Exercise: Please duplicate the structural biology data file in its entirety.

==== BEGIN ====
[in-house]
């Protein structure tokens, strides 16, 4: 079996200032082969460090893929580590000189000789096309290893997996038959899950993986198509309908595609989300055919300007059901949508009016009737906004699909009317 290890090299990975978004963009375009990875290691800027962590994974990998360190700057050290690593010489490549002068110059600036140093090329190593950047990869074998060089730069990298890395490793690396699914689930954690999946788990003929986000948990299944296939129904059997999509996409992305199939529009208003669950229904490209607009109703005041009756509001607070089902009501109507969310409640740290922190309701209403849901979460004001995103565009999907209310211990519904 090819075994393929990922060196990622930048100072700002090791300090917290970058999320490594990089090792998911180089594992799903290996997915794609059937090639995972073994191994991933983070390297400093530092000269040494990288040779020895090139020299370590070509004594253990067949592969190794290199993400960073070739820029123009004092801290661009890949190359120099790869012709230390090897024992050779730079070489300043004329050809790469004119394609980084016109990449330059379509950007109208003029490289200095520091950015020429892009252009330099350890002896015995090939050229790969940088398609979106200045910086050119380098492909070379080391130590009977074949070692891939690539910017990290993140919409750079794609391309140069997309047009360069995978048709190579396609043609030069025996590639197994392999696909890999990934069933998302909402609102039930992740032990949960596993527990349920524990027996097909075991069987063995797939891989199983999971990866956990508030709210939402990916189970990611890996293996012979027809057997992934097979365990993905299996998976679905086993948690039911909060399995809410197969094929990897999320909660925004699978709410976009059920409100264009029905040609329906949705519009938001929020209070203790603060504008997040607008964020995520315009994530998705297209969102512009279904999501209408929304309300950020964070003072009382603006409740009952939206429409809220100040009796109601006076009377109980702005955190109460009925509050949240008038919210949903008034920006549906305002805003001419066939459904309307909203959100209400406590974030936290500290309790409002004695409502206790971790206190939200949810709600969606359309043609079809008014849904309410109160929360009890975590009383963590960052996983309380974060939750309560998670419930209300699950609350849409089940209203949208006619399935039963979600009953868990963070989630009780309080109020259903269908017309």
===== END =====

[in-house]
């Protein structure tokens, strides 16, 4: 079996200032082969460090893929580590000189000789096309290893997996038959899950993986198509309908595609989300055919300007059901949508009016009737906004699909009317 290890090299990975978004963009375009990875290691800027962590994974990998360190700057050290690593010489490549002068110059600036140093090329190593950047990869074998060089730069990298890395490793690396699914689930954690999946788990003929986000948990299944296939129904059997999509996409992305199939529009208003669950229904490209607009109703005041009756509001607070089902009501109507969310409640740290922190309701209403849901979460004001995103565009999907209310211990519904 090819075994393929990922060196990622930048100072700002090791300090917290970058999320490594990089090792998911180089594992799903290996997915794609059937090639995972073994191994991933983070390297400093530092000269040494990288040779020895090139020299370590070509004594253990067949592969190794290199993400960073070739820029123009004092801290661009890949190359120099790869012709230390090897024992050779730079070489300043004329050809790469004119394609980084016109990449330059379509950007109208003029490289200095520091950015020429892009252009330099350890002896015995090939050229790969940088398609979106200045910086050119380098492909070379080391130590009977074949070692891939690539910017990290993140919409750079794609391309140069997309047009360069995978048709190579396609043609030069025996590639197994392999696909890999990934069933998302909402609102039930992740032990949960596993527990349920524990027996097909075991069987063995797939891989199983999971990866956990508030709210939402990916189970990611890996293996012979027809057997992934097979365990993905299996998976679905086993948690039911909060399995809410197969094929990897999320909660925004699978709410976009059920409100264009029905040609329906949705519009938001929020209070203790603060504008997040607008964020995520315009994530998705297209969102512009279904999501209408929304309300950020964070003072009382603006409740009952939206429409809220100040009796109601006076009377109980702005955190109460009925509050949240008038919210949903008034920006549906305002805003001419066939459904309307909203959100209400406590974030936290500290309790409002004695409502206790971790206190939200949810709600969606359309043609079809008014849904309410109160929360009890975590009383963590960052996983309380974060939750309560998670419930209300699950609350849409089940209203949208006619399935039963979600009953868990963070989630009780309080109020259903269908017309």